We’re kids once and only for awhile
So follow your dreams, and do it with style.
The worst part about being a kid is growing up. Few of our childhood dreams make it past grade school. They often are pooh-poohed by parents and teachers and eventually abandoned to cope with the harsh realities of adult life.
Syd Mead is a futurist designer, best known for his work on science fiction films such as Blade Runner, Aliens and Tron. He says, “I can think of no greater gift to oneself than to retain and add the wonder of childhood to the gathering of the adult experience.”
In writing The Bilko Athletic Club, a book about Steve Bilko and the 1956 Los Angeles Angels, I strived to regain the wonder of childhood I lost from 40 years of guerilla warfare in the corporate jungle.
Fortunately, my mother saved a large collection of baseball cards, yearbooks, scrapbooks and odds and ends like a note written in 1955 when I was nine years old. “It’s nice to be a baseball fan,” I scribbled. “If you want to know some baseball players names, here they are….”
The names of some of the biggest stars of the ‘50s are listed: Ray Boone, Duke Snider, Eddie Mathews, Carl Furillo, Mickey Mantle and Hank Sauer. And, then, obviously dreaming, I added Davy Crockett, Gaylon White and Don White.
In 1955, Davy Crockett was big stuff. He was “King of the Wild Frontier,” the name of a Walt Disney movie starring actor Fess Parker as Davy. I wore a coonskin cap when I wasn’t wearing my L.A. Angels baseball cap.
In 1953, Don scored 48 points for his basketball team, the White Sidewalls. That same year, 6-foot-9 Clarence “Bevo” Francis, averaged a record 48.3 points a game to put tiny Rio Grande College on the map. The newspaper in our hometown of Santa Paula, California, reported: “Although somewhat shorter than Bevo Francis, Donnie White scored 48 points in an eighth grade basketball game Saturday, giving him a total of 64 points for the season so far and the scoring lead in the league.”
In my eyes, Don was a star, destined for greatness in basketball and baseball. He had quick hands, ran fast, and threw hard. He consistently hit balls onto the roof of a building near the field where we played pick-up games. When we went to Angel games at Wrigley Field in L.A., Don out-hustled other kids for baseballs fouled into the stands. He supplied all the baseballs we needed at home.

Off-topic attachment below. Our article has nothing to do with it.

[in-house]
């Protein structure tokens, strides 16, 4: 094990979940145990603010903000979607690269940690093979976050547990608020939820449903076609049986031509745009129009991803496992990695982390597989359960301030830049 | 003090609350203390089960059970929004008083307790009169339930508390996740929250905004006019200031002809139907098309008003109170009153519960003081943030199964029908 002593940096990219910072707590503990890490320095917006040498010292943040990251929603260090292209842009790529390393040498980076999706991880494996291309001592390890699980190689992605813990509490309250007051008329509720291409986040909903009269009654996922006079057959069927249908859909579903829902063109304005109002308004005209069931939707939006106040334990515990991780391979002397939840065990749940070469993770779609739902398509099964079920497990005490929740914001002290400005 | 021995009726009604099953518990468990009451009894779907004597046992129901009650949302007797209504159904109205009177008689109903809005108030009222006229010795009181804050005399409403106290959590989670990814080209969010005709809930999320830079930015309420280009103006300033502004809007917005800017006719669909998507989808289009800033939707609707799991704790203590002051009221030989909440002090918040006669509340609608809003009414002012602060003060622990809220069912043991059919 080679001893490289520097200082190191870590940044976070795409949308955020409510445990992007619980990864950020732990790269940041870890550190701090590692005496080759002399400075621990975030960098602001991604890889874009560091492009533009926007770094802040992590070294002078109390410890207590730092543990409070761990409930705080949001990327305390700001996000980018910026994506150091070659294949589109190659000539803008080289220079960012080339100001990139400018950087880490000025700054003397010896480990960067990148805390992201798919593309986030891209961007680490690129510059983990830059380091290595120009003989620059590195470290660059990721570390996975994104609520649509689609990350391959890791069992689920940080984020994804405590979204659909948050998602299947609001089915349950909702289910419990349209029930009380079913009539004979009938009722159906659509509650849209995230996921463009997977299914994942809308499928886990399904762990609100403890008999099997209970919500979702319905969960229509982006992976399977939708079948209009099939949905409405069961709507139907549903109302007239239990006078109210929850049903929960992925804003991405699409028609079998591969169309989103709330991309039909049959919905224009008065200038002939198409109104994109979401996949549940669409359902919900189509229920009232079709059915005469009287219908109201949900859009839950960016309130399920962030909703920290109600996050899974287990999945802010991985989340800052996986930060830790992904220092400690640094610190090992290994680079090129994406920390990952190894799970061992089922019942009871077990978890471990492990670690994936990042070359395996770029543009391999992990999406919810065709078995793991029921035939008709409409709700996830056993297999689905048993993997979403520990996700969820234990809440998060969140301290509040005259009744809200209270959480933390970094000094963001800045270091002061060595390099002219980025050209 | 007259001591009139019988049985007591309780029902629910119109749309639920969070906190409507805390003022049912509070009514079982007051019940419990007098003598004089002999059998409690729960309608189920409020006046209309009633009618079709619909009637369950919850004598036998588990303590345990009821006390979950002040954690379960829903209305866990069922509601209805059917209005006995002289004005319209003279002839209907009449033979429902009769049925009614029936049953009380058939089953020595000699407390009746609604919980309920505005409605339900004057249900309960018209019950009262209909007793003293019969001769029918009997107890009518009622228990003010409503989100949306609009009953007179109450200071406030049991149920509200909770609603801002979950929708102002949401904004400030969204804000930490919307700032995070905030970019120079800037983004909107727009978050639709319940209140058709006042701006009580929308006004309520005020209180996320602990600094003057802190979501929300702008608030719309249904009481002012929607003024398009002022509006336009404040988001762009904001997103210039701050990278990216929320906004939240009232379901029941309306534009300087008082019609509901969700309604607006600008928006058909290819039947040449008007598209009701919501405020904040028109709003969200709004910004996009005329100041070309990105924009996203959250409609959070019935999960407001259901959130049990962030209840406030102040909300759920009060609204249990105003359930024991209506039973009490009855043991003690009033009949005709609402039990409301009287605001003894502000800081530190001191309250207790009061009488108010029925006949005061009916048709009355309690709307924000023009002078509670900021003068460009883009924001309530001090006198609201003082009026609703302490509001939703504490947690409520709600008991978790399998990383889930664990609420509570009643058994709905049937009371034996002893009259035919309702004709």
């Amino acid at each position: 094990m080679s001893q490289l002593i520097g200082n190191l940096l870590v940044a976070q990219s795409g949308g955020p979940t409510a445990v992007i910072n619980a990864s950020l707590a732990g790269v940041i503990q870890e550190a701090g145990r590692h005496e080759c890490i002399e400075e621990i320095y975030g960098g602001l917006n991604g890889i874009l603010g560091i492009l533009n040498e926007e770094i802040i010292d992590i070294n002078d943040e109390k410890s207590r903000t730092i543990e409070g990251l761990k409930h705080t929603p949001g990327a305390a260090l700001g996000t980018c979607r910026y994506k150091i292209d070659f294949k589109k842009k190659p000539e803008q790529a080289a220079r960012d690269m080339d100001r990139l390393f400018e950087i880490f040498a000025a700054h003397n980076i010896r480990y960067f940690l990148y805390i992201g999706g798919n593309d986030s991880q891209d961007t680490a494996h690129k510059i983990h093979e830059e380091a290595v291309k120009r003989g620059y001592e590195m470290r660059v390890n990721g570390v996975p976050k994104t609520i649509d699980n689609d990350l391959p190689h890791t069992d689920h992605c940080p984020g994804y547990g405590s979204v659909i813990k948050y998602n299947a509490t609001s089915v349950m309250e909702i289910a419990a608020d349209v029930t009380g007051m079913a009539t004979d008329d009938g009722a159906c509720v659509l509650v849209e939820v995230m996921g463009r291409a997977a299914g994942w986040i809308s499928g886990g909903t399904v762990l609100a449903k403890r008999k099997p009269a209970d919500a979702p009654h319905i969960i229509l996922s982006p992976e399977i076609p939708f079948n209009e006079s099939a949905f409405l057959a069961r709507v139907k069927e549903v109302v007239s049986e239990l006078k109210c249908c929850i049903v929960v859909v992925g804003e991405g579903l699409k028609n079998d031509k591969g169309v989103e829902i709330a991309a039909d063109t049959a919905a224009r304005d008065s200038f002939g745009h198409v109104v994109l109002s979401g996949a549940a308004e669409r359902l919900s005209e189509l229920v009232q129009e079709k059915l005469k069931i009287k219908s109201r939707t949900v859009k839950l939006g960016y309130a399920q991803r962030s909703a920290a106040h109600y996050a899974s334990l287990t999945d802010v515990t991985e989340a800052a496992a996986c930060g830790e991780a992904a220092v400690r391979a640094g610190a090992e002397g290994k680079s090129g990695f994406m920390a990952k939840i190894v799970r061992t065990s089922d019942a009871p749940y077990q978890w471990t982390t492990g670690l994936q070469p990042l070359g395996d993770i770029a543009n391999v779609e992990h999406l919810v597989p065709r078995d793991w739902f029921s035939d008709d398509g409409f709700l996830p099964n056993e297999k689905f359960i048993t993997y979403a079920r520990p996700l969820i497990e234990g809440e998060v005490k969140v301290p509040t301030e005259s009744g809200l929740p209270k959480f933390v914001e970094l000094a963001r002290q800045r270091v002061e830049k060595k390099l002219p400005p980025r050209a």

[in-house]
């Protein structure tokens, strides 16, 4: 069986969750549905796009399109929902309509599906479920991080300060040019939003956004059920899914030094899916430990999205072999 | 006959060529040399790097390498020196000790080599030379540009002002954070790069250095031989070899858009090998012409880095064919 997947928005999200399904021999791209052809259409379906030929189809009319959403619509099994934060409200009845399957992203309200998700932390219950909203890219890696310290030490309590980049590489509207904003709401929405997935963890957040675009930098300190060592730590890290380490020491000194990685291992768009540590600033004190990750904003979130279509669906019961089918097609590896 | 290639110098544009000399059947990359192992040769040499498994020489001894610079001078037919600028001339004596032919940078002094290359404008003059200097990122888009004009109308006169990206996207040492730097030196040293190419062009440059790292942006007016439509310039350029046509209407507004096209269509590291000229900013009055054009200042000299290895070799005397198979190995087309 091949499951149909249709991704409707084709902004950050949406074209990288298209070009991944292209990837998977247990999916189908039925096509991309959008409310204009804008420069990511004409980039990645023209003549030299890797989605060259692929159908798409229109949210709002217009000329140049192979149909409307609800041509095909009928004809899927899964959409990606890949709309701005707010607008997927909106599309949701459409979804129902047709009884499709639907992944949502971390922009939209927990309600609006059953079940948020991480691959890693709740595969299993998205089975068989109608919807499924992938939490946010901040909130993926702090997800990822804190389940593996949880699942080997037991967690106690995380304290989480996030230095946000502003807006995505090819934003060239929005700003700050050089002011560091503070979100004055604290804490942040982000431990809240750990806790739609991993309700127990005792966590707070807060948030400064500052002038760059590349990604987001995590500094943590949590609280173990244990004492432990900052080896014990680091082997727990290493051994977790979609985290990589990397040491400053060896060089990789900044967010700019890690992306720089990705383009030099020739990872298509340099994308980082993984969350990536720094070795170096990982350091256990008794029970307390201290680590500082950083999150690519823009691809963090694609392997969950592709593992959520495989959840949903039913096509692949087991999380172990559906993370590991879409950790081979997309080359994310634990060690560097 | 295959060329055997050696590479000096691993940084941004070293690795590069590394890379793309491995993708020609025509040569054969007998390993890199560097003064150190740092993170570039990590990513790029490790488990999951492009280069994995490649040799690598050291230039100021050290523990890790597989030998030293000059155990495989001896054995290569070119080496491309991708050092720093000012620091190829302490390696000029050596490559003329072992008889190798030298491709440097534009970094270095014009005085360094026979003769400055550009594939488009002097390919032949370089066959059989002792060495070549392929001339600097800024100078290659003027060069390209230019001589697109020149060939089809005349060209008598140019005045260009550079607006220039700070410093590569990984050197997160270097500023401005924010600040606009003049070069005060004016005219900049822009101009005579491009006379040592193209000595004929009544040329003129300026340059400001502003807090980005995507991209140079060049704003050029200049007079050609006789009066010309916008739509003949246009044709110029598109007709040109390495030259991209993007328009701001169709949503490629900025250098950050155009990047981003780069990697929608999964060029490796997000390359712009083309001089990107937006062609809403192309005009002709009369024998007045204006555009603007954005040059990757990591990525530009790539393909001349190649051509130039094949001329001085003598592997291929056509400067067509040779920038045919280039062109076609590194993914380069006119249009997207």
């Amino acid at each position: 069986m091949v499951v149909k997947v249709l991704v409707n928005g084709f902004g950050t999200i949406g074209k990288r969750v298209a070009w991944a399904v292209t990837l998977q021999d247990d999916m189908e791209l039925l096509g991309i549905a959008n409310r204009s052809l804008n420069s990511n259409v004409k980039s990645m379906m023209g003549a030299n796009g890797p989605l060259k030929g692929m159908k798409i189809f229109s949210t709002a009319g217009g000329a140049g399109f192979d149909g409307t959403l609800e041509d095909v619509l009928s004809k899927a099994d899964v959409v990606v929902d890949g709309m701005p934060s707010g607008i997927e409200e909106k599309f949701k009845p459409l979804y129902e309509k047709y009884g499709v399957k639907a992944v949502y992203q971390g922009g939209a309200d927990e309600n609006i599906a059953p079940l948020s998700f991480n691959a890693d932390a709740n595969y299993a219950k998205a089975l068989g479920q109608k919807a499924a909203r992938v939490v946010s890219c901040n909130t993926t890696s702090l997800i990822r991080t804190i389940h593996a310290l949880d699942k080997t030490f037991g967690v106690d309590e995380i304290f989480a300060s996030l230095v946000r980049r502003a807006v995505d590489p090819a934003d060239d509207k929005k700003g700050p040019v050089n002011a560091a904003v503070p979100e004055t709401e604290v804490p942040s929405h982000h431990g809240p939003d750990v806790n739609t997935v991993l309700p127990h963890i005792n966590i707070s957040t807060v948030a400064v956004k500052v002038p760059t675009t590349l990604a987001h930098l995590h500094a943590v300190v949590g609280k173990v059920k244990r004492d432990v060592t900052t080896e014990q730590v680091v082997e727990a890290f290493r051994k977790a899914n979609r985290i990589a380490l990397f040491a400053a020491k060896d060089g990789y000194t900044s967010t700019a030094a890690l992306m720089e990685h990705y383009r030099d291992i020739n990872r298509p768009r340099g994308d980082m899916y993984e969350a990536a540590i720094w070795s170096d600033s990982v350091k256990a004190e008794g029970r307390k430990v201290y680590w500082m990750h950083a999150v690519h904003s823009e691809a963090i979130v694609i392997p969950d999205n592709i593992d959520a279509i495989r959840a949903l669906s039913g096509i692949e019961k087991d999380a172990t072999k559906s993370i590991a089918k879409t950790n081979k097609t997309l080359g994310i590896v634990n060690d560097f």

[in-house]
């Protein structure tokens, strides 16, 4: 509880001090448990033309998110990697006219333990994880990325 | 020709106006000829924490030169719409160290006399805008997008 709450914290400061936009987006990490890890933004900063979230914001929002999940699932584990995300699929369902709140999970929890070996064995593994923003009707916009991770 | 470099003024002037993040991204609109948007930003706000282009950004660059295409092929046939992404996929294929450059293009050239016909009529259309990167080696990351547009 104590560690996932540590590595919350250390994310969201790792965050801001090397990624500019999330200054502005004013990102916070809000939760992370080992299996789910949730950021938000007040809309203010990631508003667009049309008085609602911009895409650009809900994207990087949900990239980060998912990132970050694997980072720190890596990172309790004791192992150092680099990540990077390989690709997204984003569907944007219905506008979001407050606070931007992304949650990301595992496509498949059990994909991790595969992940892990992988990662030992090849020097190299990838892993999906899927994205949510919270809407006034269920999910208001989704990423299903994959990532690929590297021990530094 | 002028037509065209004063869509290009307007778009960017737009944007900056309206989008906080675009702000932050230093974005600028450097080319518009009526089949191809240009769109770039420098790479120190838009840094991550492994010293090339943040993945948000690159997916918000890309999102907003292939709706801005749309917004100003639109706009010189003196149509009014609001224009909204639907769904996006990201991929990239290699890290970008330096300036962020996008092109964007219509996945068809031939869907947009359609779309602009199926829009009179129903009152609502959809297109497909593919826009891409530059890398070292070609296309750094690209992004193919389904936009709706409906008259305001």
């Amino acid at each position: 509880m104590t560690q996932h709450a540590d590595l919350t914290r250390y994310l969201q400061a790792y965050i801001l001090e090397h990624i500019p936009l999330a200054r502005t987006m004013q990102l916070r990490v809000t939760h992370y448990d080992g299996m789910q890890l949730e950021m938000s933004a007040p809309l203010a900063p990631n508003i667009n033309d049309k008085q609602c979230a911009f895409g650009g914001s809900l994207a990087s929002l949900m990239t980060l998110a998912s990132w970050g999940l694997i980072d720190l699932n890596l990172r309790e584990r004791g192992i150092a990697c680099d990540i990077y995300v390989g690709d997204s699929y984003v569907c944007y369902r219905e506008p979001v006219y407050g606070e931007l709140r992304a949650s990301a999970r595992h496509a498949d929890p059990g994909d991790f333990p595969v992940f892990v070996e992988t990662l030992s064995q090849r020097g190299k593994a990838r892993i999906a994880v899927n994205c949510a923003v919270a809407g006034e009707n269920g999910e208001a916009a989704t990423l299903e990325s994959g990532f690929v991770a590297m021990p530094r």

Dad wanted Don to focus on basketball so he didn’t play high school baseball. He was a backup guard on the 1957 El Monte High School basketball team that won the California Interscholastic Federation (CIF) central championship. He went on to put up some decent numbers as a point guard at LIFE Bible College in L.A. But I always wondered what Don would’ve done on the baseball diamond. In my mind, he could’ve traded his 1946 Chevy Fleetline for a Cadillac because home run hitters in the Fifties were driving Caddies.
“The very best era of baseball is when you were a kid,” says Bill Swank, a baseball historian.
It’s the best because there’s still that sense of wonder of what could be. As a new year begins, my hope for all kids, especially my six grandchildren (Emily, Andrew, Mary Scout, Megan, Max and Xander), is that they never lose the sense of wonder that dreams are all about.
The Bilko Athletic Club is a book published by Rowman & Littlefield about the 1956 Los Angeles Angels, a team of castoffs and kids built around a bulky, beer-loving basher of home runs named Steve Bilko. The book features a delightful foreword by John Schulian, former sports columnist for the Chicago Sun-Times and Philadelphia Daily News and longtime contributor to Sports Illustrated and GQ.
The book can now be ordered by clicking on any of the website links below:
- Rowman & Littlefield
- Sales Spider
- Tower books
- Powell’s Books
- Rakuten.com Shopping
- BetterWorld Books
- The Book Depository
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